Tuesday, September 1, 2009

UC Prof on Problems with No Confidence Votes

Here are some thoughts about strategy regarding faculty.

1) I've been learning more about what's happening on CSU campuses where despite the presence of a union politicization was slow until faculty returned from vacation & began teaching. I would expect the same to be the case at all UC campuses, which leads me to think that a successful walkout not to be feasible on the 24th except at Berkeley.

2) The no-confidence vote targets too much a person, not enough the policy (emergency powers & furloughs). Get rid of Yudof but the policy remains. So at the very least an amended resolution or an entirely separate, additional one should make a counter specfic demand that references the earlier sense of the Academic Council and restores faculty say over furloughs, etc. This would be a UC-wide Senate demand. Yudof or his replacement would have to cede if the UC Academic Council passed it or he would lose authority with the Regents. This strategy plays to faculty strengths and would then leave the door open to further demands in the future and gets beyond the usual symbolic politics.

3) I think UCOP's & the Regents' high-handed treatment of faculty as simply bothersome employees has created enormous resentment but Yudof is confident that he has isolated them from powerful allies such as State legislators, UC alums, and the press, and is not really worried by the threat of a walkout that wouldn't be followed by scientists & engineers anyway who have more or less been taken care of. He may be wrong but I'm not so sure.

Best,

2 comments:

Gregory said...

"Yudof is confident that he has isolated them (i.e., faculty) from powerful allies such as State legislators, UC alums, and the press, and is not really worried by the threat of a walkout that wouldn't be followed by scientists & engineers anyway who have more or less been taken care of."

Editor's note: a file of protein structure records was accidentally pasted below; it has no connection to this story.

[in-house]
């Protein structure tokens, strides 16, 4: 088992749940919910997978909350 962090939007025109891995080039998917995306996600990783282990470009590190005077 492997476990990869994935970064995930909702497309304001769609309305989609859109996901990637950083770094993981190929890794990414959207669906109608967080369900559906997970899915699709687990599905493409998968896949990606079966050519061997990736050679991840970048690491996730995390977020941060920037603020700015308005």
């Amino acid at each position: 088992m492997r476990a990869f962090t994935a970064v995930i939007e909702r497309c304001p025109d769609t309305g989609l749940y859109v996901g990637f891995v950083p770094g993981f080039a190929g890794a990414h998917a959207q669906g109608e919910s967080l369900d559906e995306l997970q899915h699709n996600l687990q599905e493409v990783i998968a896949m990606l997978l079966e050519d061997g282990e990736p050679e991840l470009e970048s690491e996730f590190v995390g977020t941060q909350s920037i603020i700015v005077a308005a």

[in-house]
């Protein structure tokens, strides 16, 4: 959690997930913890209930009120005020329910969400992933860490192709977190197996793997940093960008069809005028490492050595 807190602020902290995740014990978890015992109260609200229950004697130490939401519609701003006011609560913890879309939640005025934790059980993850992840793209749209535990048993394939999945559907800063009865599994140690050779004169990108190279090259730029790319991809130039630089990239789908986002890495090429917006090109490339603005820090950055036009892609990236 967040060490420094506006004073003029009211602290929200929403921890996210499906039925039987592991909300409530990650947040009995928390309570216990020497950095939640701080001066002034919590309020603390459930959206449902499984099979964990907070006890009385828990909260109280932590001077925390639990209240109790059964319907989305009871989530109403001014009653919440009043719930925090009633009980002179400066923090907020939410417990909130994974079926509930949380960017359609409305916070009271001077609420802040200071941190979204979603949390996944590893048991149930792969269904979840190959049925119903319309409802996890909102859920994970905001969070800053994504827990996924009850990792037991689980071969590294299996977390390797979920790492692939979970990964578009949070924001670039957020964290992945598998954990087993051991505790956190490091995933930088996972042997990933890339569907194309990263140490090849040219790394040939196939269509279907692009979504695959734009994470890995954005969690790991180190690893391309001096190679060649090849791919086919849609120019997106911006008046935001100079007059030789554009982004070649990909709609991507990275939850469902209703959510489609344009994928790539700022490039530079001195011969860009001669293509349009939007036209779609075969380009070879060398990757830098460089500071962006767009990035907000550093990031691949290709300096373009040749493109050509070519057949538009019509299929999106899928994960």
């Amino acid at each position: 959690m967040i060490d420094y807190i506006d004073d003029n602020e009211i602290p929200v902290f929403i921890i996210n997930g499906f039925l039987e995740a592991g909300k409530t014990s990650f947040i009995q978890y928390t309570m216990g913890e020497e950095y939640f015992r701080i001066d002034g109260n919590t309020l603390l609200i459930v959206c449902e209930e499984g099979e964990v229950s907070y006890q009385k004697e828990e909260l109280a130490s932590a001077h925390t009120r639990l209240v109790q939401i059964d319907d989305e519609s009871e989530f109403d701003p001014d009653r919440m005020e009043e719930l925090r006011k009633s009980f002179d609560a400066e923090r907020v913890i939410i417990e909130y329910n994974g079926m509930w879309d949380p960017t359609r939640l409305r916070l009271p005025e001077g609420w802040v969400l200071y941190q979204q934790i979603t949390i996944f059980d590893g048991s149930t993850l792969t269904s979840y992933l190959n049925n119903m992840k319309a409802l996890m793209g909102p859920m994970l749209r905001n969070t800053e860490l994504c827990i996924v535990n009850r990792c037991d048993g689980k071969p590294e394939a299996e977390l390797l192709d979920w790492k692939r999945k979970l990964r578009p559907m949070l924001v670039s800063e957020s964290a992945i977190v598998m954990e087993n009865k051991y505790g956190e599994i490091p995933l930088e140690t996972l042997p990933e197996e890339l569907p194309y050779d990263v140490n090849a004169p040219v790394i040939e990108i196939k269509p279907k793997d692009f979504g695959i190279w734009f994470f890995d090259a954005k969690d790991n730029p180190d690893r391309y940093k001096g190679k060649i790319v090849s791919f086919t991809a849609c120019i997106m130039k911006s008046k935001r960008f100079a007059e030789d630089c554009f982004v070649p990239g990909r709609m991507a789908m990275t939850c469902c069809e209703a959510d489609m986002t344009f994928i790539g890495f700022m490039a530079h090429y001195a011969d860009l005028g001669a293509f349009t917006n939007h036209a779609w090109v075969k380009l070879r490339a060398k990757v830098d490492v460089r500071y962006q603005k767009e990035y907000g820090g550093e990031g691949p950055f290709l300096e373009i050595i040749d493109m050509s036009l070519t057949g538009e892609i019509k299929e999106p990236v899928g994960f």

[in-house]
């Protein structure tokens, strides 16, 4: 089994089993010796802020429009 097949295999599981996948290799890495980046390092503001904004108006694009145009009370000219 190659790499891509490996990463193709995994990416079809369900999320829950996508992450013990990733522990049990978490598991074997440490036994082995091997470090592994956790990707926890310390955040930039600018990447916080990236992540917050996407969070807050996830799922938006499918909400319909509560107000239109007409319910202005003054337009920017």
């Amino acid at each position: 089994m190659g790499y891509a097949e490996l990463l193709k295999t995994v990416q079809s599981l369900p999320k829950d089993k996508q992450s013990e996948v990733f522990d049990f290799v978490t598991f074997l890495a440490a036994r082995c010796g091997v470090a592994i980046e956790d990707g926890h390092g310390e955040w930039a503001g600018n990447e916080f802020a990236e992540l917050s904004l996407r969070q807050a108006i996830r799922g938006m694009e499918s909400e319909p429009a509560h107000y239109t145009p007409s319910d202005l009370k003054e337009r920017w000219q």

This is a very telling and instructive observation. Yudof and the Regents are more sophisticated and tougher politically than the disparate faculty groups who are currently struggling to withstand what appears to be a very deliberate assault. As it stands, the faculty is divided against itself and, with the aid of the press, is being cast as the villain in the drastic degradation of the UC educational system. The faculty has been outflanked at every turn in this high-stakes game.

I personally support the plan to walk out on classes, or even strike, but cannot help feeling that the "perception management" specialists will find a way to make the dissident faculty look bad to the public.

xicano said...

Of course no confidence votes target individuals in power and are symbolic political acts. But the current options are few.

The author calls for "an amended resolution or an entirely separate, additional one." But who is going to draft it and put in the hard work of organizing faculty around it? So far (with few exceptions), UC faculty has shown itself to be unable to come together around any position. And it is also true that the high rollers among us (e.g., med school faculty) are being peeled off with backroom deals.

Yudof may be fighting for the UC system behind the scenes, as his defenders Croughan and Powell would have us believe, but he is also the man behind broad emergency powers that destroy shared governance and the original furlough plan that most of us would have given a D grade for lack of forethought and creativity. He is also the visible head of an administration whose policies can only be interpreted as union busting.

Given the situation, Croughan and Powell's "Our Leader Shall Not Be Criticized" directive ought to be rejected and the no confidence vote supported.